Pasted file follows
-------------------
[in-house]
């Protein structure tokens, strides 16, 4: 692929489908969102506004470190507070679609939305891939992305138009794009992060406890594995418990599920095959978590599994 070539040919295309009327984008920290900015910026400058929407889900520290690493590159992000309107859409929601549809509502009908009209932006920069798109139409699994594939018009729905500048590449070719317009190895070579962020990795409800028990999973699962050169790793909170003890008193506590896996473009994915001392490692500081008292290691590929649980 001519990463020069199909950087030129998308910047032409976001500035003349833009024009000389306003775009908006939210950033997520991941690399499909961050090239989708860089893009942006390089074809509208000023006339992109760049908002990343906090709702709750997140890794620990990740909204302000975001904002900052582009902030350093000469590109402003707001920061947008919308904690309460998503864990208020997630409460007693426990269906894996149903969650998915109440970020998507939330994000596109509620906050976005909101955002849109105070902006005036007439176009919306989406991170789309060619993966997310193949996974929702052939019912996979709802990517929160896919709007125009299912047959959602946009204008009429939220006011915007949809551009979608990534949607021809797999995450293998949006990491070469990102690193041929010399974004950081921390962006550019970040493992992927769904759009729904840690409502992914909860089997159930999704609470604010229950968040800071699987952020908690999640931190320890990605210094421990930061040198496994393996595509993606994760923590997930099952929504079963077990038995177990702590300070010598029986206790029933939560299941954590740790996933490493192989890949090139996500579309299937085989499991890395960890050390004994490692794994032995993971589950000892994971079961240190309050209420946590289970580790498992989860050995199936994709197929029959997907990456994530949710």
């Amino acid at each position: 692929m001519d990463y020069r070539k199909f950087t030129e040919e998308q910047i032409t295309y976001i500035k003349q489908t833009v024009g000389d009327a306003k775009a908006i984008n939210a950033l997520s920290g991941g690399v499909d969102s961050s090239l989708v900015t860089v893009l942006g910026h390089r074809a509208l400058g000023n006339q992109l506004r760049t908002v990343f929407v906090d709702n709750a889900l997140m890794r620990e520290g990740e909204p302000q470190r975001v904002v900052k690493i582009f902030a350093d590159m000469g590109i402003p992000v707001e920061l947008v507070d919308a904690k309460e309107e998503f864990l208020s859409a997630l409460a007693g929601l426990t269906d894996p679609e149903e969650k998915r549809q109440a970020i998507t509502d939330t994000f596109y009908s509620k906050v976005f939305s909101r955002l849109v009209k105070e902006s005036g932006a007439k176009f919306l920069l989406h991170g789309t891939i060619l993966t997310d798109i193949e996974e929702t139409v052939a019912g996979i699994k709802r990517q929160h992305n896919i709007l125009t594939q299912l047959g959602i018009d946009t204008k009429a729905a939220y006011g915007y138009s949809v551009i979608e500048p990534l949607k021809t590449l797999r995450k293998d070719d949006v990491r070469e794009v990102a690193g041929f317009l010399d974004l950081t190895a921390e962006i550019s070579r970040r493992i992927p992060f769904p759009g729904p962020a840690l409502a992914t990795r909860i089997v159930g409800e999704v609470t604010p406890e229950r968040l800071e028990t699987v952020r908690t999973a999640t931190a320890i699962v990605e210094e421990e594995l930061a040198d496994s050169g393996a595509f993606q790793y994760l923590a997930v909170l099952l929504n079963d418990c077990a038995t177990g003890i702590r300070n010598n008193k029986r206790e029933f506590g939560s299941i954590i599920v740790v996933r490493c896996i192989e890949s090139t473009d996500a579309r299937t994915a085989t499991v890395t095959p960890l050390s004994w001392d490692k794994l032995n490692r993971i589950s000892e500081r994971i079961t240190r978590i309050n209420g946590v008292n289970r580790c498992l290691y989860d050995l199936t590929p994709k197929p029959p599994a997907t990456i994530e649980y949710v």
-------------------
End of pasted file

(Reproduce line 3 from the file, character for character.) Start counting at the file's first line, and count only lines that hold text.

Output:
């Amino acid at each position: 692929m001519d990463y020069r070539k199909f950087t030129e040919e998308q910047i032409t295309y976001i500035k003349q489908t833009v024009g000389d009327a306003k775009a908006i984008n939210a950033l997520s920290g991941g690399v499909d969102s961050s090239l989708v900015t860089v893009l942006g910026h390089r074809a509208l400058g000023n006339q992109l506004r760049t908002v990343f929407v906090d709702n709750a889900l997140m890794r620990e520290g990740e909204p302000q470190r975001v904002v900052k690493i582009f902030a350093d590159m000469g590109i402003p992000v707001e920061l947008v507070d919308a904690k309460e309107e998503f864990l208020s859409a997630l409460a007693g929601l426990t269906d894996p679609e149903e969650k998915r549809q109440a970020i998507t509502d939330t994000f596109y009908s509620k906050v976005f939305s909101r955002l849109v009209k105070e902006s005036g932006a007439k176009f919306l920069l989406h991170g789309t891939i060619l993966t997310d798109i193949e996974e929702t139409v052939a019912g996979i699994k709802r990517q929160h992305n896919i709007l125009t594939q299912l047959g959602i018009d946009t204008k009429a729905a939220y006011g915007y138009s949809v551009i979608e500048p990534l949607k021809t590449l797999r995450k293998d070719d949006v990491r070469e794009v990102a690193g041929f317009l010399d974004l950081t190895a921390e962006i550019s070579r970040r493992i992927p992060f769904p759009g729904p962020a840690l409502a992914t990795r909860i089997v159930g409800e999704v609470t604010p406890e229950r968040l800071e028990t699987v952020r908690t999973a999640t931190a320890i699962v990605e210094e421990e594995l930061a040198d496994s050169g393996a595509f993606q790793y994760l923590a997930v909170l099952l929504n079963d418990c077990a038995t177990g003890i702590r300070n010598n008193k029986r206790e029933f506590g939560s299941i954590i599920v740790v996933r490493c896996i192989e890949s090139t473009d996500a579309r299937t994915a085989t499991v890395t095959p960890l050390s004994w001392d490692k794994l032995n490692r993971i589950s000892e500081r994971i079961t240190r978590i309050n209420g946590v008292n289970r580790c498992l290691y989860d050995l199936t590929p994709k197929p029959p599994a997907t990456i994530e649980y949710v």